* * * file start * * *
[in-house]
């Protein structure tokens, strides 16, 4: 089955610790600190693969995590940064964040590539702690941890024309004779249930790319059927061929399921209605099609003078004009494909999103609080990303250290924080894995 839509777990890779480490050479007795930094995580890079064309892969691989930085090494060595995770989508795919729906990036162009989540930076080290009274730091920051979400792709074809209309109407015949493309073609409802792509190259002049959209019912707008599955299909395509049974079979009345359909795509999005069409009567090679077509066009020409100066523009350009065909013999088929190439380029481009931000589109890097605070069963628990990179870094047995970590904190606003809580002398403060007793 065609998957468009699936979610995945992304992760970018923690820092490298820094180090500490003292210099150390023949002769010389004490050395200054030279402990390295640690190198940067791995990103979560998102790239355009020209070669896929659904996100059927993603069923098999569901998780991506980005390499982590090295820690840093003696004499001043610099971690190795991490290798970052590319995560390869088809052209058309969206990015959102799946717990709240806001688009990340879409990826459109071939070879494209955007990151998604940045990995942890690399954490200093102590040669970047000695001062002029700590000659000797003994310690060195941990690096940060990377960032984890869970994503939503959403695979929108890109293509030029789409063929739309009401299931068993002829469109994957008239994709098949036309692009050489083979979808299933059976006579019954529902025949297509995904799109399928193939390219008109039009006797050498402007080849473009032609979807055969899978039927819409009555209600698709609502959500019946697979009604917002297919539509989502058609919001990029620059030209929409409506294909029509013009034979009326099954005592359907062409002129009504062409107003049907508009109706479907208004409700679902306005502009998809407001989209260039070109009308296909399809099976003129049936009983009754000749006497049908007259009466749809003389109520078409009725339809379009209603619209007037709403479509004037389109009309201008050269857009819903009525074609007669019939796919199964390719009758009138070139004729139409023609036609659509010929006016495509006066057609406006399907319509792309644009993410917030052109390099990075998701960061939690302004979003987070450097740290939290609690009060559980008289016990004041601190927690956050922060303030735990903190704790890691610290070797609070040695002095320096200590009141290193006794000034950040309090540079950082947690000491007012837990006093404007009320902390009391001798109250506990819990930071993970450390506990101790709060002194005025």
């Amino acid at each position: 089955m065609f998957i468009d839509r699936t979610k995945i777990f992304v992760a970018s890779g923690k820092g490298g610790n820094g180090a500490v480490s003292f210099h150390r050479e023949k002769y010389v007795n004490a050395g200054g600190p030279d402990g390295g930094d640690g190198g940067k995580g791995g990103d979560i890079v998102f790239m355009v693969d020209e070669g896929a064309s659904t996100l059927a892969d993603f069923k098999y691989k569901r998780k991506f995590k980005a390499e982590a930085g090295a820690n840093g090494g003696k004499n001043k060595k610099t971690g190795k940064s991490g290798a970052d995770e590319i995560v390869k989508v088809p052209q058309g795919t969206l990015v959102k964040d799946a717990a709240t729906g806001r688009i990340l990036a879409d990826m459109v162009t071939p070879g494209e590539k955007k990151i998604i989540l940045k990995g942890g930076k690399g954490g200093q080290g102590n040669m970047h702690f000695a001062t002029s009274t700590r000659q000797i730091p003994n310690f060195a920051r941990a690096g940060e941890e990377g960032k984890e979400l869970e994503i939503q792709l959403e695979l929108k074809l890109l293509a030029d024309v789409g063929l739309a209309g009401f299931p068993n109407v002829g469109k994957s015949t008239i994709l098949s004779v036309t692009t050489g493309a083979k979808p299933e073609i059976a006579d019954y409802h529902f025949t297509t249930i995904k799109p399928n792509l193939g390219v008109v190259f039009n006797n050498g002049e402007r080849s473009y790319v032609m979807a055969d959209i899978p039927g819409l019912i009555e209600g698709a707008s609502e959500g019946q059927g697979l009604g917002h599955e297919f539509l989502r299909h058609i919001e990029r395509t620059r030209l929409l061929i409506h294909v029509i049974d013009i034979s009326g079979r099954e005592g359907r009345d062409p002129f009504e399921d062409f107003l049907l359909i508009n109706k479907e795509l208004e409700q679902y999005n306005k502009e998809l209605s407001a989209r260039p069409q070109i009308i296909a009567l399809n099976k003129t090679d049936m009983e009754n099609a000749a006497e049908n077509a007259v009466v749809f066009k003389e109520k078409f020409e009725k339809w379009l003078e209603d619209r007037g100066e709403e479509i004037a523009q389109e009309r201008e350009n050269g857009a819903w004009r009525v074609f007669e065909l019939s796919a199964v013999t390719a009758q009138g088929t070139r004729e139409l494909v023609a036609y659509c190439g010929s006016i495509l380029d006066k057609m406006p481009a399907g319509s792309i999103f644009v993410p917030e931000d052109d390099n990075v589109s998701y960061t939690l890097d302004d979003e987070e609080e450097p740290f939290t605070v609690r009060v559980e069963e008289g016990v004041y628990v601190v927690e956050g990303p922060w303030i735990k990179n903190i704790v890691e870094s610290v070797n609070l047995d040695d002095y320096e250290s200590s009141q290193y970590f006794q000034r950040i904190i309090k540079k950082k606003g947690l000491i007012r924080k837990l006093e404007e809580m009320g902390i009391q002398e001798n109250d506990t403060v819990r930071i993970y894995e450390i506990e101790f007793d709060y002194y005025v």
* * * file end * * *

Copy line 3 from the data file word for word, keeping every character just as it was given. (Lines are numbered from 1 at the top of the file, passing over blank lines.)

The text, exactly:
């Amino acid at each position: 089955m065609f998957i468009d839509r699936t979610k995945i777990f992304v992760a970018s890779g923690k820092g490298g610790n820094g180090a500490v480490s003292f210099h150390r050479e023949k002769y010389v007795n004490a050395g200054g600190p030279d402990g390295g930094d640690g190198g940067k995580g791995g990103d979560i890079v998102f790239m355009v693969d020209e070669g896929a064309s659904t996100l059927a892969d993603f069923k098999y691989k569901r998780k991506f995590k980005a390499e982590a930085g090295a820690n840093g090494g003696k004499n001043k060595k610099t971690g190795k940064s991490g290798a970052d995770e590319i995560v390869k989508v088809p052209q058309g795919t969206l990015v959102k964040d799946a717990a709240t729906g806001r688009i990340l990036a879409d990826m459109v162009t071939p070879g494209e590539k955007k990151i998604i989540l940045k990995g942890g930076k690399g954490g200093q080290g102590n040669m970047h702690f000695a001062t002029s009274t700590r000659q000797i730091p003994n310690f060195a920051r941990a690096g940060e941890e990377g960032k984890e979400l869970e994503i939503q792709l959403e695979l929108k074809l890109l293509a030029d024309v789409g063929l739309a209309g009401f299931p068993n109407v002829g469109k994957s015949t008239i994709l098949s004779v036309t692009t050489g493309a083979k979808p299933e073609i059976a006579d019954y409802h529902f025949t297509t249930i995904k799109p399928n792509l193939g390219v008109v190259f039009n006797n050498g002049e402007r080849s473009y790319v032609m979807a055969d959209i899978p039927g819409l019912i009555e209600g698709a707008s609502e959500g019946q059927g697979l009604g917002h599955e297919f539509l989502r299909h058609i919001e990029r395509t620059r030209l929409l061929i409506h294909v029509i049974d013009i034979s009326g079979r099954e005592g359907r009345d062409p002129f009504e399921d062409f107003l049907l359909i508009n109706k479907e795509l208004e409700q679902y999005n306005k502009e998809l209605s407001a989209r260039p069409q070109i009308i296909a009567l399809n099976k003129t090679d049936m009983e009754n099609a000749a006497e049908n077509a007259v009466v749809f066009k003389e109520k078409f020409e009725k339809w379009l003078e209603d619209r007037g100066e709403e479509i004037a523009q389109e009309r201008e350009n050269g857009a819903w004009r009525v074609f007669e065909l019939s796919a199964v013999t390719a009758q009138g088929t070139r004729e139409l494909v023609a036609y659509c190439g010929s006016i495509l380029d006066k057609m406006p481009a399907g319509s792309i999103f644009v993410p917030e931000d052109d390099n990075v589109s998701y960061t939690l890097d302004d979003e987070e609080e450097p740290f939290t605070v609690r009060v559980e069963e008289g016990v004041y628990v601190v927690e956050g990303p922060w303030i735990k990179n903190i704790v890691e870094s610290v070797n609070l047995d040695d002095y320096e250290s200590s009141q290193y970590f006794q000034r950040i904190i309090k540079k950082k606003g947690l000491i007012r924080k837990l006093e404007e809580m009320g902390i009391q002398e001798n109250d506990t403060v819990r930071i993970y894995e450390i506990e101790f007793d709060y002194y005025v």